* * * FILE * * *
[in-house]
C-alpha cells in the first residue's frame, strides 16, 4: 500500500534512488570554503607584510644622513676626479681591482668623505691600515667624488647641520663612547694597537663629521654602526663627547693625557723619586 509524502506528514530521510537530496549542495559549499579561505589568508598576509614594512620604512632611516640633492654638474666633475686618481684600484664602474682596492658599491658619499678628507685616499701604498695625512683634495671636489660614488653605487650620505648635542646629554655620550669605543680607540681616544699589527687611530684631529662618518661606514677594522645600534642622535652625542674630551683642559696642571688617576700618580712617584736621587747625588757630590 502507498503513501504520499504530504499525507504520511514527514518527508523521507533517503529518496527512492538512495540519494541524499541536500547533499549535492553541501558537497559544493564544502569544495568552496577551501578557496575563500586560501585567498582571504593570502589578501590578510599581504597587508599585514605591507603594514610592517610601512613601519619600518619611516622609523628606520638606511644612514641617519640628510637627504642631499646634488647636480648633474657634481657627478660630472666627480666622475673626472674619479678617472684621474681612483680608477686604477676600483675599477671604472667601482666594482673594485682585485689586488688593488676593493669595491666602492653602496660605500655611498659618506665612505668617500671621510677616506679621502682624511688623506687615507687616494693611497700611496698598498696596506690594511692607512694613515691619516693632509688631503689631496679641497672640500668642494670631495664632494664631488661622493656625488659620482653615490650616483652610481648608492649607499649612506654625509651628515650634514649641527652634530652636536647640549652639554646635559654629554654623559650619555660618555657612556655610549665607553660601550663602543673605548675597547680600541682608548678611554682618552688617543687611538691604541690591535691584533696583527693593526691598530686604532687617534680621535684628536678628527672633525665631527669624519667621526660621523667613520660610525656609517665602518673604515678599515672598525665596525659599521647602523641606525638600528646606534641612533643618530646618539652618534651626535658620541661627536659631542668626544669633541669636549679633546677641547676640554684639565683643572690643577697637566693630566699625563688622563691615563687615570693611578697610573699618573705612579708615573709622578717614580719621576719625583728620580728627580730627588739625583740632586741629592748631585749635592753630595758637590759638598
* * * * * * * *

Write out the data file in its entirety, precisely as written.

[in-house]
C-alpha cells in the first residue's frame, strides 16, 4: 500500500534512488570554503607584510644622513676626479681591482668623505691600515667624488647641520663612547694597537663629521654602526663627547693625557723619586 509524502506528514530521510537530496549542495559549499579561505589568508598576509614594512620604512632611516640633492654638474666633475686618481684600484664602474682596492658599491658619499678628507685616499701604498695625512683634495671636489660614488653605487650620505648635542646629554655620550669605543680607540681616544699589527687611530684631529662618518661606514677594522645600534642622535652625542674630551683642559696642571688617576700618580712617584736621587747625588757630590 502507498503513501504520499504530504499525507504520511514527514518527508523521507533517503529518496527512492538512495540519494541524499541536500547533499549535492553541501558537497559544493564544502569544495568552496577551501578557496575563500586560501585567498582571504593570502589578501590578510599581504597587508599585514605591507603594514610592517610601512613601519619600518619611516622609523628606520638606511644612514641617519640628510637627504642631499646634488647636480648633474657634481657627478660630472666627480666622475673626472674619479678617472684621474681612483680608477686604477676600483675599477671604472667601482666594482673594485682585485689586488688593488676593493669595491666602492653602496660605500655611498659618506665612505668617500671621510677616506679621502682624511688623506687615507687616494693611497700611496698598498696596506690594511692607512694613515691619516693632509688631503689631496679641497672640500668642494670631495664632494664631488661622493656625488659620482653615490650616483652610481648608492649607499649612506654625509651628515650634514649641527652634530652636536647640549652639554646635559654629554654623559650619555660618555657612556655610549665607553660601550663602543673605548675597547680600541682608548678611554682618552688617543687611538691604541690591535691584533696583527693593526691598530686604532687617534680621535684628536678628527672633525665631527669624519667621526660621523667613520660610525656609517665602518673604515678599515672598525665596525659599521647602523641606525638600528646606534641612533643618530646618539652618534651626535658620541661627536659631542668626544669633541669636549679633546677641547676640554684639565683643572690643577697637566693630566699625563688622563691615563687615570693611578697610573699618573705612579708615573709622578717614580719621576719625583728620580728627580730627588739625583740632586741629592748631585749635592753630595758637590759638598